A specialist in twentieth-century American literature, he has also published award-winning short stories, poems, and literary criticism. His stories have appeared in commercial and literary magazines, including Shenandoah, The Virginia Quarterly Review, Sport Fishing, and Salt Water Sportsman. His scholarly articles cover a wide range of major American authors including Ernest Hemingway, Nathaniel Hawthorne, Raymond Carver, Zora Neale Hurston, Ralph Ellison, James Dickey, and Anthony Hecht.
You can also find him on Facebook.
He’s here today to tell us about his third book, A Savage Wisdom, his research and the trail that led him to write the book. Plus, he has a special purchase price for his book for Straight From Hel readers, so be sure you check the end of the post.
Welcome, Dr. German.
“The Detective Work of a Writer” by Norman German
Put to death in 1942 for the 1940 Valentine’s Day murder of a Houston businessman, Toni Jo Henry is still the only woman ever executed in Louisiana’s electric chair.
Toni Jo’s story has intrigued me since childhood, when I would read about her in special features in the Lake Charles American Press, which tantalized readers with reproductions of her leggy portrait as a coddled death-row inmate.
When I decided to “novelize” her life, my four-year research led me to the newspaper archive room, legal documents, and Toni Jo’s gravesite.
First, I read dozens of newspaper articles on the murder, capture, trial, and execution. To create the dense, “textured” world of a novel, I immersed myself in magazines and popular histories from World War I to 1963 (JFK’s assassination).
From antique stores, I bought ten copies of magazines from the period, including Life, Look, Collier’s, and Saturday Evening Post. I read every article and studied every ad in order to realistically recreate the clothing, slang, and pop-culture icons of the era.
Two indispensable histories were Only Yesterday: An Informal History of the 1920s and Since Yesterday: The 1930s in America, both by Frederick Lewis Allen. However, my most valuable source was written by a hobbyist historian. New Orleans in the Thirties, by Mary Lou Widmer, includes hundreds of photographs chronicling the interior décor, men’s and women’s clothing styles, cuisine, and social customs reproduced in the novel.
For the 1950s, I ordered legendary journalist David Halberstam’s The Fifties. From Time magazine’s special issue “Time Capsule: 1950, The Year in Review,” I became familiar with everything from automobile models and colors to whiskey brands.
The authoritative source for the trial was the Southern Reporter, a series containing summaries of regional court cases—dull reading, indeed, but it led me back to the newspaper accounts describing the various parties in the courtroom. For example, during Toni Jo’s three trials, members of the courtroom audience often made slitting motions across their throats.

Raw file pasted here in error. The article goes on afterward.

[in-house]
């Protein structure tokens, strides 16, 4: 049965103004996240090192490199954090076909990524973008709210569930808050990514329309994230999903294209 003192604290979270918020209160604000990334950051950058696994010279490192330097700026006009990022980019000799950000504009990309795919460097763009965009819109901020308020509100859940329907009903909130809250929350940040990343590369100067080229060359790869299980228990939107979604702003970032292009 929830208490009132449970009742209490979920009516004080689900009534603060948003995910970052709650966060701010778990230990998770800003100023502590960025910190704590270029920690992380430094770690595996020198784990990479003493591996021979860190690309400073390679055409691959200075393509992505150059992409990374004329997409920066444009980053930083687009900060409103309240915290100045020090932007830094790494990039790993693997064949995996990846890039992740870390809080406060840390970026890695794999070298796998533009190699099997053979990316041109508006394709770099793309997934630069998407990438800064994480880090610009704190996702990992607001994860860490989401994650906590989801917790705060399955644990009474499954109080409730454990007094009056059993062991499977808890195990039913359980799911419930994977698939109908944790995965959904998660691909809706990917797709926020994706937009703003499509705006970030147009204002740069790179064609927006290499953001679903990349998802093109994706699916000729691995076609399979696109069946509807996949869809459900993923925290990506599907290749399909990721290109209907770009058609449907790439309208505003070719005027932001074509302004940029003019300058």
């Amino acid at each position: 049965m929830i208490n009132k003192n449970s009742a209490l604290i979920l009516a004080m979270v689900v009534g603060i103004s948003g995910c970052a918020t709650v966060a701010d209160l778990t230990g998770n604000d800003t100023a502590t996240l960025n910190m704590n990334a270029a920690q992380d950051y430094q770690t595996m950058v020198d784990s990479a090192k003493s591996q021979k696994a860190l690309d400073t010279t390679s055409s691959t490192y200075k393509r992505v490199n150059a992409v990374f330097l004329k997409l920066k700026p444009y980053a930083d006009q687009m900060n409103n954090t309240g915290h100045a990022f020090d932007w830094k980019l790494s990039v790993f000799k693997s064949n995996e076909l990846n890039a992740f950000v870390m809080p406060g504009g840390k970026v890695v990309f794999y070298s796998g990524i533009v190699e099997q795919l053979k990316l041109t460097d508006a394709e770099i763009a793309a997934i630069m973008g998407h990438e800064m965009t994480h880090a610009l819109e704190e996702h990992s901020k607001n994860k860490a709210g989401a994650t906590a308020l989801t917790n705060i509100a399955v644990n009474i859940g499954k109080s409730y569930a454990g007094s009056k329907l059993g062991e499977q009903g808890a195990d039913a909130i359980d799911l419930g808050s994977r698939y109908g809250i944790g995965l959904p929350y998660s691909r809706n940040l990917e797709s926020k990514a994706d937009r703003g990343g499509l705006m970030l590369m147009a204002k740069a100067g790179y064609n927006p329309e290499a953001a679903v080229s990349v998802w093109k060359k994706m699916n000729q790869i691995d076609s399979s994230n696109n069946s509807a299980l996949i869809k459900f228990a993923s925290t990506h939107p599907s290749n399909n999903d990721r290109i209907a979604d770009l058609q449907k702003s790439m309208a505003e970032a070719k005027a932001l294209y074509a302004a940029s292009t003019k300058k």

For years, I had heard the rumor that Toni Jo’s grave was not marked by a headstone for fear of vandalism. I went on my scavenger hunt in the Orange Grove-Graceland Cemetery on Broad Street, thinking to walk in concentric squares until I found her tombstone or proved the rumor valid.
I had two surprises. The first was coming upon the headstone within five minutes. The other was discovering that the name of Louisiana’s most notorious murderess had been misspelled. Annie Beatrice McQuiston, carved as “Anna,” adopted the name “Toni Jo” as a prostitute and became Toni Jo Henry upon marrying Claude “Cowboy” Henry, himself a murderer on the lam when he met Toni Jo.
From my research what I ultimately discovered was that Toni Jo was not a sympathetic character I could build a true-crime novel around, so I became interested in the idea of “rewinding” her life and recreating her as an ingénue deceived into a type of high-class prostitution. A Savage Wisdom thus became a study in deception and an exploration of identity development.
Thank you, Dr. Norman. So many years of research, and it seems as though what you discovered changed your entire approach to her story.
If you’re interested in getting A Savage Wisdom for yourself or to give as a Christmas gift, I have good news. This month, to commemorate the gruesome anniversary, Dr. Norman is offering free shipping plus a discount on his book for orders placed at http://www.asavagewisdom.com through November. So instead of $14 plus shipping, paperback purchase is a flat $10.
Dr. German will be stopping by during the day to answer questions or say hi. You can also chat with him on Library Thing from now until November 26.
How about you? Have you done research that, in the end, changed your thinking or even your entire approach to the book?